Interestingly, one of the first questions was about what a FHN is. In Ontario, we have a regular alphabet soup of primary care reform (FHN, FHT, FHO, FHG, CCM). Don't ask. I explained that the main difference between independent Fee for Service practice and a Family Health Network is in the payment (largely capitated, or one set fee per patient per year) for FHN, and piecework for FFS. As well, in a FHN, patients roster, or identify a particular family physician as their physician.

We did not find much change in our practice when we became a FHN. I think capitation is supposed to decrease small visits for minor problems, and encourage visits for prevention and chronic disease management; I'm not really sure this works. One of the main reasons we joined was that the government said they would subsidize EMRs for physicians joining FHNs.

Our FHN administrator went over the rostering process, and why it is important to keep rosters up to date, using the monthly update list. The roster list in the EMR drives the preventive services; only rostered patients get recall letters (that is the way the government set it up). I think that it really helps if people know why they are doing things. Maintaining the list ensures that letters are sent to appropriate patients and not to those who don't need them (patient moved, switched physician etc). We went over the process for de-rostering patients, both with the paper form from the ministry, as well as tracking in the EMR.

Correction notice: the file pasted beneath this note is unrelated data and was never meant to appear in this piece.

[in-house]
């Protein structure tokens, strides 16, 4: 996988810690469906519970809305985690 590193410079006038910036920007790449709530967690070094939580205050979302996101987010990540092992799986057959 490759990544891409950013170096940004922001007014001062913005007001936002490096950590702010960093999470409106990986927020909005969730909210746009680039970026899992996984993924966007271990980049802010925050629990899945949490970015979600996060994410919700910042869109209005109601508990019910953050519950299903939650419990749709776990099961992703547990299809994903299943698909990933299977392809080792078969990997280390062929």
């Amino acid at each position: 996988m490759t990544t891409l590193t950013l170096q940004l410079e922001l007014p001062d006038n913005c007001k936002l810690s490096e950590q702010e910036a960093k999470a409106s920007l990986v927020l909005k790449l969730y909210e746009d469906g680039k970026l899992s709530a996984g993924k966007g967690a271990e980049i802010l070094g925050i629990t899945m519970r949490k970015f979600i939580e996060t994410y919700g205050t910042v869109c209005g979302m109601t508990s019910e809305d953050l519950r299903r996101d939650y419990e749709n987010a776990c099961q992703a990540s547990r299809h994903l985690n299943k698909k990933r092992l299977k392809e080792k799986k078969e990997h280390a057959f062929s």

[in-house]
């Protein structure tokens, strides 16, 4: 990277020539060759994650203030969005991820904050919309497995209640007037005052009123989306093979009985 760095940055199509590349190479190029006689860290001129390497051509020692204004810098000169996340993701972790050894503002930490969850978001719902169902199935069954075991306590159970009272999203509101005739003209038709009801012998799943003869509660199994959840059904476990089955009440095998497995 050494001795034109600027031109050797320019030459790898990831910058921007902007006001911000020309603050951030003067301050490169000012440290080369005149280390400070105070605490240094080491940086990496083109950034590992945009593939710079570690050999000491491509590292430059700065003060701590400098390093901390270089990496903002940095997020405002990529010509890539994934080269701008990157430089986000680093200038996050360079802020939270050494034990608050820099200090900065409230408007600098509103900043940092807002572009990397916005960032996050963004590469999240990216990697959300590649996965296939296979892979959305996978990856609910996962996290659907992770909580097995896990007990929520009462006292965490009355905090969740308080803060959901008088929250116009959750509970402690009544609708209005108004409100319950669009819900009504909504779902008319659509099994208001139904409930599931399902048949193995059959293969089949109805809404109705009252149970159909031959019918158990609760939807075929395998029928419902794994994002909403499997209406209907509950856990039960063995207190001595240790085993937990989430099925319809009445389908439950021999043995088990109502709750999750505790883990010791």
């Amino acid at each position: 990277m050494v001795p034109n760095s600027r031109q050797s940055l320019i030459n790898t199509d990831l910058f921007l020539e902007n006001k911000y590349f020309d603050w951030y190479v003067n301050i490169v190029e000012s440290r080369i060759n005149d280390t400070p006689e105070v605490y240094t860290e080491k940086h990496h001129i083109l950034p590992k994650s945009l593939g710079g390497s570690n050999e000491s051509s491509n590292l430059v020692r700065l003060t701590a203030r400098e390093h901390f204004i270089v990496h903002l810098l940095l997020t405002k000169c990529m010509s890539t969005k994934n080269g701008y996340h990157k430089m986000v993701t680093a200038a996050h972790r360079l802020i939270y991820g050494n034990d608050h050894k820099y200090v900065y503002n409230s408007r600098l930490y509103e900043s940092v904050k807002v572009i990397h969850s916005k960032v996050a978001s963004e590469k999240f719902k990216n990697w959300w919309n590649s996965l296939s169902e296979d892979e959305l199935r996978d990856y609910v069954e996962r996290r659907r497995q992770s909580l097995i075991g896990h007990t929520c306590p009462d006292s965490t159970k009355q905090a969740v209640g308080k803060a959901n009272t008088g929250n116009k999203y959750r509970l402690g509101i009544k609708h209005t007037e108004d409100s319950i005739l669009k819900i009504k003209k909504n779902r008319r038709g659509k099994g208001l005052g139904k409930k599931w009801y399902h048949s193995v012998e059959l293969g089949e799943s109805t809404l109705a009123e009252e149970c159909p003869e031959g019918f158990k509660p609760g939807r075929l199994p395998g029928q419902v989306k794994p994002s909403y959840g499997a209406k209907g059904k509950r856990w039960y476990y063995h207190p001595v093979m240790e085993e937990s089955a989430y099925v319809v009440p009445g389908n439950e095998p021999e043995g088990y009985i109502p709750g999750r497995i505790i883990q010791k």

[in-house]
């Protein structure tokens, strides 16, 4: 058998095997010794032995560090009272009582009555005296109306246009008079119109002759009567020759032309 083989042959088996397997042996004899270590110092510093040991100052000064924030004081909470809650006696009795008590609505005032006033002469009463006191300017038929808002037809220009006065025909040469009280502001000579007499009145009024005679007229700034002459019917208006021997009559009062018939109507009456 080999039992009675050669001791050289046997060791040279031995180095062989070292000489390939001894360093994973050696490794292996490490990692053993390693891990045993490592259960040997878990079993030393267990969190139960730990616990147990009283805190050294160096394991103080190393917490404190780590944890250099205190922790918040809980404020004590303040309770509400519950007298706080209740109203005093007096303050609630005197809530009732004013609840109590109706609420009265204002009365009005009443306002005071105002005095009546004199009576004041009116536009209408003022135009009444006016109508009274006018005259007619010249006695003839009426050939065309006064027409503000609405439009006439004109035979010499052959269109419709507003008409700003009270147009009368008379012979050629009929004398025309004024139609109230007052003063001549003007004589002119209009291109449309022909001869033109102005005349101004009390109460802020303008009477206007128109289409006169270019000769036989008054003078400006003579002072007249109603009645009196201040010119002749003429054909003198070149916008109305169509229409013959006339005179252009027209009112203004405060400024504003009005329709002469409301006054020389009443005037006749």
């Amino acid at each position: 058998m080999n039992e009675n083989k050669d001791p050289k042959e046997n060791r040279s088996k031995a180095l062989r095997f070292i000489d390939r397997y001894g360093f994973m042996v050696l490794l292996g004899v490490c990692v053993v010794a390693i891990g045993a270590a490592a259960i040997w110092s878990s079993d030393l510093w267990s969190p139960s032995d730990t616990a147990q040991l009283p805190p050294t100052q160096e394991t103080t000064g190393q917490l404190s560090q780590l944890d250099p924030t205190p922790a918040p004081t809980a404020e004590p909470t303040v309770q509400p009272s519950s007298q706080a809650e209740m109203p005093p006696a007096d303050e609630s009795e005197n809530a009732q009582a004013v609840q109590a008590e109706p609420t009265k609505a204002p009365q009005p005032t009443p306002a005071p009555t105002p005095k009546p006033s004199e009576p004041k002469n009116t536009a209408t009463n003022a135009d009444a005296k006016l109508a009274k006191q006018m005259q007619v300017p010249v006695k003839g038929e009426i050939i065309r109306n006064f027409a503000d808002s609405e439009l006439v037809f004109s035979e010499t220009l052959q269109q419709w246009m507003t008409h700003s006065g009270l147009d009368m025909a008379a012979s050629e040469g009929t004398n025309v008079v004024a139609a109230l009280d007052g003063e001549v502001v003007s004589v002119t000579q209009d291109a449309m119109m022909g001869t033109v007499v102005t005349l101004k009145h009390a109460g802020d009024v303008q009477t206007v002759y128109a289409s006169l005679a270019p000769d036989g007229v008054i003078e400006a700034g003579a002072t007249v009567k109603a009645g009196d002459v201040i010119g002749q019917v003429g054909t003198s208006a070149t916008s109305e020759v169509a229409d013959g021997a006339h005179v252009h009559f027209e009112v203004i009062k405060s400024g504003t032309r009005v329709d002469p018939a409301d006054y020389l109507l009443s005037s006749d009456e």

We showed the list of preventive reminder letters, and showed everyone how to easily access it in the EMR. Our administrator showed how phone calls are tracked, and reminded everyone that patients are now getting called if they have already received two letters and have not answered yet.

Staff member were very enthusiastic about participating in the FHN preventive services program. We discussed the fact that reminders do make a difference in cancer prevention, and they know they are taking part in a good program.